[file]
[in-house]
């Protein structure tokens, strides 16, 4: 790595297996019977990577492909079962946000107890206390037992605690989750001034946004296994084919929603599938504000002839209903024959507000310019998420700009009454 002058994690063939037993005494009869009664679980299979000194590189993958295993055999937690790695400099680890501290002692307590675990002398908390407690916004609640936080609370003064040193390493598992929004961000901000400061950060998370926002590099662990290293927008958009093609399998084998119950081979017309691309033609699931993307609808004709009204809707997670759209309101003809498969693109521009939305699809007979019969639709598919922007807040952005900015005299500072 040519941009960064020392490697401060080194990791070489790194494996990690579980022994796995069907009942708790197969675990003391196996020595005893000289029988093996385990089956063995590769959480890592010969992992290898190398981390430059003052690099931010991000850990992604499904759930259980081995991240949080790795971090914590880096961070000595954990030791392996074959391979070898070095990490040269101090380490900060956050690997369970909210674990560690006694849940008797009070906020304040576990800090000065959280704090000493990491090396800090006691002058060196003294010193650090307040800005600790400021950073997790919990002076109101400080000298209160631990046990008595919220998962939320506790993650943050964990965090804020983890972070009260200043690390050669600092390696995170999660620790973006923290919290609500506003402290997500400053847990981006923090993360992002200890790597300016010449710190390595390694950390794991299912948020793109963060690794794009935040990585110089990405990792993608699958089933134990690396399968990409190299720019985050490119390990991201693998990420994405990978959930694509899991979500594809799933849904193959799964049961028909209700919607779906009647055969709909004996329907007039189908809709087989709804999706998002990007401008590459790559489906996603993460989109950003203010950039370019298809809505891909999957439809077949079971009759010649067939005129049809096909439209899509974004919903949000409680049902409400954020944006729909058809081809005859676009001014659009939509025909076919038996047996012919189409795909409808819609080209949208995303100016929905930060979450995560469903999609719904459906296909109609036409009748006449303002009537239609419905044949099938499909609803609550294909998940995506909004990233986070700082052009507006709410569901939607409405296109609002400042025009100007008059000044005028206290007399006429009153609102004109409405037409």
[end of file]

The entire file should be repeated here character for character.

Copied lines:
[in-house]
């Protein structure tokens, strides 16, 4: 790595297996019977990577492909079962946000107890206390037992605690989750001034946004296994084919929603599938504000002839209903024959507000310019998420700009009454 002058994690063939037993005494009869009664679980299979000194590189993958295993055999937690790695400099680890501290002692307590675990002398908390407690916004609640936080609370003064040193390493598992929004961000901000400061950060998370926002590099662990290293927008958009093609399998084998119950081979017309691309033609699931993307609808004709009204809707997670759209309101003809498969693109521009939305699809007979019969639709598919922007807040952005900015005299500072 040519941009960064020392490697401060080194990791070489790194494996990690579980022994796995069907009942708790197969675990003391196996020595005893000289029988093996385990089956063995590769959480890592010969992992290898190398981390430059003052690099931010991000850990992604499904759930259980081995991240949080790795971090914590880096961070000595954990030791392996074959391979070898070095990490040269101090380490900060956050690997369970909210674990560690006694849940008797009070906020304040576990800090000065959280704090000493990491090396800090006691002058060196003294010193650090307040800005600790400021950073997790919990002076109101400080000298209160631990046990008595919220998962939320506790993650943050964990965090804020983890972070009260200043690390050669600092390696995170999660620790973006923290919290609500506003402290997500400053847990981006923090993360992002200890790597300016010449710190390595390694950390794991299912948020793109963060690794794009935040990585110089990405990792993608699958089933134990690396399968990409190299720019985050490119390990991201693998990420994405990978959930694509899991979500594809799933849904193959799964049961028909209700919607779906009647055969709909004996329907007039189908809709087989709804999706998002990007401008590459790559489906996603993460989109950003203010950039370019298809809505891909999957439809077949079971009759010649067939005129049809096909439209899509974004919903949000409680049902409400954020944006729909058809081809005859676009001014659009939509025909076919038996047996012919189409795909409808819609080209949208995303100016929905930060979450995560469903999609719904459906296909109609036409009748006449303002009537239609419905044949099938499909609803609550294909998940995506909004990233986070700082052009507006709410569901939607409405296109609002400042025009100007008059000044005028206290007399006429009153609102004109409405037409």